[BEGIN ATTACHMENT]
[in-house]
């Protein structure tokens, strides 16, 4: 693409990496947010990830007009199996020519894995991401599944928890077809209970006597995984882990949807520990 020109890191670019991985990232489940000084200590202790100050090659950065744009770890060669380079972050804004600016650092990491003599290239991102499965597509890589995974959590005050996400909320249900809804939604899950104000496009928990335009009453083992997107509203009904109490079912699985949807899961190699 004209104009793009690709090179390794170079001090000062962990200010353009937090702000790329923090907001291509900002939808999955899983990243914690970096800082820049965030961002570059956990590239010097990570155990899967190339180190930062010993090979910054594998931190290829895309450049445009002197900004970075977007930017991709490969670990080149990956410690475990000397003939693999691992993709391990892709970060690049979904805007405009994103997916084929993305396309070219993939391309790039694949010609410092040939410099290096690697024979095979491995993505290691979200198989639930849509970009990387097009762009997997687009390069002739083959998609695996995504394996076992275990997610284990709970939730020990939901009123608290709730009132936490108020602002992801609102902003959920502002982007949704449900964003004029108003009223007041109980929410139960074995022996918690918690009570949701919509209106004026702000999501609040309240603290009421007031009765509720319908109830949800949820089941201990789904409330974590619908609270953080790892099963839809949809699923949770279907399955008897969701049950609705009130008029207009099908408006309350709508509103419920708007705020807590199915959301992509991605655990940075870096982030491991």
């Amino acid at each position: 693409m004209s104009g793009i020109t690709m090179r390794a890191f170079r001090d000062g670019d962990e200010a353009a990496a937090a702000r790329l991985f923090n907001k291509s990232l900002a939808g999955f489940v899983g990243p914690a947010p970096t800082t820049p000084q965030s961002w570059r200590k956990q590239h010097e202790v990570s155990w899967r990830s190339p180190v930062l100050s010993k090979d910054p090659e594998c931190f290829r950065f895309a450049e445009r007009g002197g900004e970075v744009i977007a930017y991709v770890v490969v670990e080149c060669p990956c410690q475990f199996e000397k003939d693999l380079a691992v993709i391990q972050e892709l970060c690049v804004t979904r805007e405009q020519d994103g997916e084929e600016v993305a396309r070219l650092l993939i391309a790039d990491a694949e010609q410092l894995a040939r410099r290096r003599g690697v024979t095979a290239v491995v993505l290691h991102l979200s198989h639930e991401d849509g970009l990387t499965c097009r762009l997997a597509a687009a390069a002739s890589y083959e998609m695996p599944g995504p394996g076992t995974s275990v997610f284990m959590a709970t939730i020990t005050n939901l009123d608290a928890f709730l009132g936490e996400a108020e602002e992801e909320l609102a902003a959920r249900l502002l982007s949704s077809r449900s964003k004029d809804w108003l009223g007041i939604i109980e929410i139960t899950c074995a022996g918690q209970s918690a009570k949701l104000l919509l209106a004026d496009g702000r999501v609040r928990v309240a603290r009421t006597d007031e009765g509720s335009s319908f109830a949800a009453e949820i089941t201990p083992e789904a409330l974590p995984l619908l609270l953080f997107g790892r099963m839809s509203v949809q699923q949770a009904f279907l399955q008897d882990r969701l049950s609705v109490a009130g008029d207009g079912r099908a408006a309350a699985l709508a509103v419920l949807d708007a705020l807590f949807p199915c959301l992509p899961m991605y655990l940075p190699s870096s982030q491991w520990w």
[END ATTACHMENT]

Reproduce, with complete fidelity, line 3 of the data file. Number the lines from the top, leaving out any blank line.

């Amino acid at each position: 693409m004209s104009g793009i020109t690709m090179r390794a890191f170079r001090d000062g670019d962990e200010a353009a990496a937090a702000r790329l991985f923090n907001k291509s990232l900002a939808g999955f489940v899983g990243p914690a947010p970096t800082t820049p000084q965030s961002w570059r200590k956990q590239h010097e202790v990570s155990w899967r990830s190339p180190v930062l100050s010993k090979d910054p090659e594998c931190f290829r950065f895309a450049e445009r007009g002197g900004e970075v744009i977007a930017y991709v770890v490969v670990e080149c060669p990956c410690q475990f199996e000397k003939d693999l380079a691992v993709i391990q972050e892709l970060c690049v804004t979904r805007e405009q020519d994103g997916e084929e600016v993305a396309r070219l650092l993939i391309a790039d990491a694949e010609q410092l894995a040939r410099r290096r003599g690697v024979t095979a290239v491995v993505l290691h991102l979200s198989h639930e991401d849509g970009l990387t499965c097009r762009l997997a597509a687009a390069a002739s890589y083959e998609m695996p599944g995504p394996g076992t995974s275990v997610f284990m959590a709970t939730i020990t005050n939901l009123d608290a928890f709730l009132g936490e996400a108020e602002e992801e909320l609102a902003a959920r249900l502002l982007s949704s077809r449900s964003k004029d809804w108003l009223g007041i939604i109980e929410i139960t899950c074995a022996g918690q209970s918690a009570k949701l104000l919509l209106a004026d496009g702000r999501v609040r928990v309240a603290r009421t006597d007031e009765g509720s335009s319908f109830a949800a009453e949820i089941t201990p083992e789904a409330l974590p995984l619908l609270l953080f997107g790892r099963m839809s509203v949809q699923q949770a009904f279907l399955q008897d882990r969701l049950s609705v109490a009130g008029d207009g079912r099908a408006a309350a699985l709508a509103v419920l949807d708007a705020l807590f949807p199915c959301l992509p899961m991605y655990l940075p190699s870096s982030q491991w520990w």